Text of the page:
Kris Russell might have began his last season with the Calgary Flames on Wednesday night.
The 28-year-old Albertan is in the final year of his current contract and is slated to become an unrestricted free agent on July 1. He blocks shots, he shoots left, and he’s an alternate captain.
And the emergence of Calgary’s young defensemen is about to make him completely superfluous.
A lot of the discussion about whether or not Russell should be offered a new contract is hedged in either advanced stats or the salary cap. He spends a lot of time in his own zone and he’ll want too much money. Plus, given his age and size, it’s likely that his style of play – reliant on physical play, shot blocking and occasional bursts of speed – will lead to some physical diminishing over the next couple seasons.
But let’s be optimistic and say he’ll be just as good as he is right now for another year or two.
The biggest reason to get rid of him is that there are going to be a lot of cheaper options available internally very quickly.
Right now, there are three established left-shooting defensemen on the Flames: Mark Giordano, T.J. Brodie and Russell. The number swells to four if you include Ladislav Smid. Traditionally, Brodie’s played on the right side of Giordano and Russell’s been the second-pairing defender. However, the arrival of Dougie Hamilton, combined with both the difficulty the Flames will have moving the contracts of Dennis Wideman and Deryk Engelland AND the arrival/emergence of right-handed prospects Rasmus Andersson, Kenney Morrison and Jakub Nakladal means that odds are that Brodie will be on the left side for awhile.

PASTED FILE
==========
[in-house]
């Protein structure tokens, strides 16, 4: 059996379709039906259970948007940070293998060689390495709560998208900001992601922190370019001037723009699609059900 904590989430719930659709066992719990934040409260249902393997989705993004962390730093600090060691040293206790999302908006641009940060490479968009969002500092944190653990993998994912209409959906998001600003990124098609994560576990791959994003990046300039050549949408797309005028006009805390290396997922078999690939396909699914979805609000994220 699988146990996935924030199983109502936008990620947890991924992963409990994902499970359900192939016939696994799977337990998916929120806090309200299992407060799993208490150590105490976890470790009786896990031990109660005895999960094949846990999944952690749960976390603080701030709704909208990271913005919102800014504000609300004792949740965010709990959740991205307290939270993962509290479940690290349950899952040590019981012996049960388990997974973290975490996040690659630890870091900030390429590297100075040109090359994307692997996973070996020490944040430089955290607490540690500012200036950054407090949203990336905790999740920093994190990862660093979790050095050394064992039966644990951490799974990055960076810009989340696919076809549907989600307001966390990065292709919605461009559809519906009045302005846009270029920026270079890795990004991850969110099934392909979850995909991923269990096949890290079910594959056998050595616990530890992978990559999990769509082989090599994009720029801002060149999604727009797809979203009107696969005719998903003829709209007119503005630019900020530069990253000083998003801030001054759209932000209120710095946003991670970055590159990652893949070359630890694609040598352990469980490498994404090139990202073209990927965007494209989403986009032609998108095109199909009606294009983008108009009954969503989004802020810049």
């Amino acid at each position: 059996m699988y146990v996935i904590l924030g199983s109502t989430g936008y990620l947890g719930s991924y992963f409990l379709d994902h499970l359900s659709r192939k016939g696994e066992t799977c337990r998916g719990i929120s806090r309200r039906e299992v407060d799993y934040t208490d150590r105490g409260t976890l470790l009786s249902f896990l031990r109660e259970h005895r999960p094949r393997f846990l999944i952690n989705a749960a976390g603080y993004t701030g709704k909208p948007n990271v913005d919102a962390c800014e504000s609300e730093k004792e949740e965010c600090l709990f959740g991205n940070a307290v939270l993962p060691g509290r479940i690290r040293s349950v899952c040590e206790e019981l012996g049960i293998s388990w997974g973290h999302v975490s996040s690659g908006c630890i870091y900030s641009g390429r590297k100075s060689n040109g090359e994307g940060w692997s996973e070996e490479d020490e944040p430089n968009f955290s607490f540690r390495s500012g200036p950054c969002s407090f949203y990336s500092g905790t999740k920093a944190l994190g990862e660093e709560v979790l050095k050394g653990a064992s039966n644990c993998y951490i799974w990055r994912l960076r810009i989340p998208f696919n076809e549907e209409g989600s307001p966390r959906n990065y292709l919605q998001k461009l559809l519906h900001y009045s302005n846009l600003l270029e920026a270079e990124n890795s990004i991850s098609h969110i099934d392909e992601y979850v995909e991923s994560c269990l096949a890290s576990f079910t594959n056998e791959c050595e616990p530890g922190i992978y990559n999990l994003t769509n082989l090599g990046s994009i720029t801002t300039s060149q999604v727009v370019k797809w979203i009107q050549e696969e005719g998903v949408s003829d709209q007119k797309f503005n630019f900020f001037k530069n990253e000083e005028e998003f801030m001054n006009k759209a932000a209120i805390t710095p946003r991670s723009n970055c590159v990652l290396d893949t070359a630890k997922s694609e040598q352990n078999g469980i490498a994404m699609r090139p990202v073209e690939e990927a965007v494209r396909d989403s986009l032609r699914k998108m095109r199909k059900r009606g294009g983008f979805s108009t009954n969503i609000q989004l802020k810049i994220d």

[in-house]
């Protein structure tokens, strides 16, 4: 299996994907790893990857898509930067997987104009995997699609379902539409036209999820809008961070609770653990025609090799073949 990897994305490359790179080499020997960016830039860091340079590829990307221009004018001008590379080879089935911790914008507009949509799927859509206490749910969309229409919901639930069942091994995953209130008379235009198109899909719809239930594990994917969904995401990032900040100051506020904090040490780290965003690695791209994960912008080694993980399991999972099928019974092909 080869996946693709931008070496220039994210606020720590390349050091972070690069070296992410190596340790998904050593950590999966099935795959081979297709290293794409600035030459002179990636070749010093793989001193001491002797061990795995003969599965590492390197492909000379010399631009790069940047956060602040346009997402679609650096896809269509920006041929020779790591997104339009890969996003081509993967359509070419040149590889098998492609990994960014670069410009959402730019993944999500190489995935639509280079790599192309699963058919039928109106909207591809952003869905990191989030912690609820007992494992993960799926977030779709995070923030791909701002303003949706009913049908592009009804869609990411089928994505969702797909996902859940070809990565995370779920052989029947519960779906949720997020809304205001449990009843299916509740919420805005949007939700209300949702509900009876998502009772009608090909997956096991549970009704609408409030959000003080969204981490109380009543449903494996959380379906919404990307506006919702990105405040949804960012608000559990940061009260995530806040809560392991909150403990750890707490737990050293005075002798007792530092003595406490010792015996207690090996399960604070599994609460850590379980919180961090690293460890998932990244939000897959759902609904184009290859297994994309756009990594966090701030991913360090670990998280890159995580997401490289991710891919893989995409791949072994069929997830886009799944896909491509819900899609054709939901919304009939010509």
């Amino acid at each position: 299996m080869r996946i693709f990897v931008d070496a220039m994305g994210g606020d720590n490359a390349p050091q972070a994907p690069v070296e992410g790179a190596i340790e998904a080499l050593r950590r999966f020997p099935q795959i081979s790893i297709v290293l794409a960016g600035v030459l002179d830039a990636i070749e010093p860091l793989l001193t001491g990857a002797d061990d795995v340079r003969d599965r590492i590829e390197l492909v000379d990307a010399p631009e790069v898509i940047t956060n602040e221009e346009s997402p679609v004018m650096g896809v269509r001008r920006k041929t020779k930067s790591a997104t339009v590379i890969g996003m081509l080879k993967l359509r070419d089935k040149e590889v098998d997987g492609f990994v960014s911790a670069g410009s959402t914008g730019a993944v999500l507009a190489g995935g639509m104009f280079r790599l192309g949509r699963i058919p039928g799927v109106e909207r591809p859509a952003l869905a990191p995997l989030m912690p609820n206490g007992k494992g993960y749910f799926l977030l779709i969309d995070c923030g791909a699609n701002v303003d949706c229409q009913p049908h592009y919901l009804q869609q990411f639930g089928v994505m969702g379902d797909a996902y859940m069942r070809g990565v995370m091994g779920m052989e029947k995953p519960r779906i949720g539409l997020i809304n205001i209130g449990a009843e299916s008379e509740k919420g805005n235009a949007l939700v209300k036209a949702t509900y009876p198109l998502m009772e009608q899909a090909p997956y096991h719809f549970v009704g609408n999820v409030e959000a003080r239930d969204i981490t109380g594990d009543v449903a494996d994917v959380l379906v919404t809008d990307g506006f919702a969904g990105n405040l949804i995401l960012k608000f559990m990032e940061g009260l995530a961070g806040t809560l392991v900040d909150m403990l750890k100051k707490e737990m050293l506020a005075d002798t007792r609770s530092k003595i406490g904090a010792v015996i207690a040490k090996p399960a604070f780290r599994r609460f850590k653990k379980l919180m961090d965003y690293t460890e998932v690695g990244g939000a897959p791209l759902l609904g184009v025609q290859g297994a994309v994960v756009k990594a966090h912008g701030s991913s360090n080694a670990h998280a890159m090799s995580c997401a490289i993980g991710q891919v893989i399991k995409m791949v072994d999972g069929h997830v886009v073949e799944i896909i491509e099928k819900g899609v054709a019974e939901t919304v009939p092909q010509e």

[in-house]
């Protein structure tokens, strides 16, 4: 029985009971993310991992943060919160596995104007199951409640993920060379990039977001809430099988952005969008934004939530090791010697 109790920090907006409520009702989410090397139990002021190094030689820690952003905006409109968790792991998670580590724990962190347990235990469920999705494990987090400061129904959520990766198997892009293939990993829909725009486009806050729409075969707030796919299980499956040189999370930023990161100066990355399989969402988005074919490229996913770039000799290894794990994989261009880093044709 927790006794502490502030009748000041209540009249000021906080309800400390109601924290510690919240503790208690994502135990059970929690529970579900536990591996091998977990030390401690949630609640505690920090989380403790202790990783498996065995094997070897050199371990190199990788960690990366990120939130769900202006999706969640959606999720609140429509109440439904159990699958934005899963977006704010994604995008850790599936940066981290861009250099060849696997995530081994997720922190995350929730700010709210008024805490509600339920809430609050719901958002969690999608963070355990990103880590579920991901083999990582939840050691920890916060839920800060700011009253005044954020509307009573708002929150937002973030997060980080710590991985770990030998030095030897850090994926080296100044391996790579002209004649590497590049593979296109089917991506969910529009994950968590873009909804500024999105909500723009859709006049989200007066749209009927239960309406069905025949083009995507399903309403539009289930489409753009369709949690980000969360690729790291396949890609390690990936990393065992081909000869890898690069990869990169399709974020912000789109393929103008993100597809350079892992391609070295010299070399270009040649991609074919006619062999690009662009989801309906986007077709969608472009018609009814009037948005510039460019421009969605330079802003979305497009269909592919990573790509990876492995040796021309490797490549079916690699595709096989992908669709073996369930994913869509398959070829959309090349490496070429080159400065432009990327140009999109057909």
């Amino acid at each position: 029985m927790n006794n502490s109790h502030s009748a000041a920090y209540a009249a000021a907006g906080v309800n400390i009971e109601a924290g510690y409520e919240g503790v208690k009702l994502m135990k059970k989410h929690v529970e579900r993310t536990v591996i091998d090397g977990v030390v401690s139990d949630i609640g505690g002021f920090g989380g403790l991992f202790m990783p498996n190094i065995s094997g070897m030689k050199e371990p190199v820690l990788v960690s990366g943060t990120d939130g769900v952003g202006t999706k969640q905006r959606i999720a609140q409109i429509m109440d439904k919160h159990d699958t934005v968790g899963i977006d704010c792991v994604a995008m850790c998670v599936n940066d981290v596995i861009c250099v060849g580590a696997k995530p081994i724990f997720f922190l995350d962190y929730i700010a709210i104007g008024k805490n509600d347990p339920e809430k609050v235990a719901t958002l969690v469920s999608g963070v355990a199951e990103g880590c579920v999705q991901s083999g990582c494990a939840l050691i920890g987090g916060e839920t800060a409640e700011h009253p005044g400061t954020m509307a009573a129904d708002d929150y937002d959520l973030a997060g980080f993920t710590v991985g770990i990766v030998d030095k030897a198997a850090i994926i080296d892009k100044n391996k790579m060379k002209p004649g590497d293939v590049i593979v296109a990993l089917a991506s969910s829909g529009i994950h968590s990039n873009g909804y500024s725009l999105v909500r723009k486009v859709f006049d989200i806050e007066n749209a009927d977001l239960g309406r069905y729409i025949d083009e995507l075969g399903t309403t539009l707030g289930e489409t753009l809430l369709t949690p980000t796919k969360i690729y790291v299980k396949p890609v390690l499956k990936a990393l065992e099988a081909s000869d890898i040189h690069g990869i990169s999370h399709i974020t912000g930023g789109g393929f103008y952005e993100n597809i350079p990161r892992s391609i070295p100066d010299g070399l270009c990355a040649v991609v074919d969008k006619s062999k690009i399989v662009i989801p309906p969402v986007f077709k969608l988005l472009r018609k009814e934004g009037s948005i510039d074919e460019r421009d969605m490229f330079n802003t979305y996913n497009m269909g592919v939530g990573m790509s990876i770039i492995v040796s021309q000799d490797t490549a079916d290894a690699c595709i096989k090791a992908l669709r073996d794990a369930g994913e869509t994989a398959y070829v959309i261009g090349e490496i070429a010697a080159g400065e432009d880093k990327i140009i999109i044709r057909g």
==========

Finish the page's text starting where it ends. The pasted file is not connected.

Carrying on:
That’s awful news for Russell, because the Flames are chock full of left-handed players in their system.
Oliver Kylington? Left-handed shot. Brett Kulak? Left-handed shot. Ryan Culkin? Left-handed shot. Tyler Wotherspoon? Left-handed shot. Kylington is waiver exempt for four seasons, while Kulak and Culkin have this season and next waiver-exempt. Wotherspoon’s waiver-eligible next season.
And I wouldn’t be shocked if another strong NCAA season didn’t lead to the Flames offering Hickey a contract to come to the professional ranks.
Why would you spend $4 million or more on Russell, when he’ll probably end up being a very expensive third pairing defender given Calgary’s depth AND your drafting and development system has given you no fewer than five pretty interesting internal options to replace him with (at a much, much lower cap hit).
Calgary’s forward group took a big leap forward because they drafted and developed in an intelligent manner, but a big part of that development was having open roster spots up for grabs at key times. Next season’s going to be a crucial season for the development of the young defensemen in the organization. It’ll be move up or move on for a few of them in terms of trying to crack the NHL full-time.
For the growth of the young defensemen to continue, somebody has to leave. The easiest, and most logical, player to let go is Kris Russell. He’s had a great run with the Calgary Flames, but for the good of the kids, he has to go.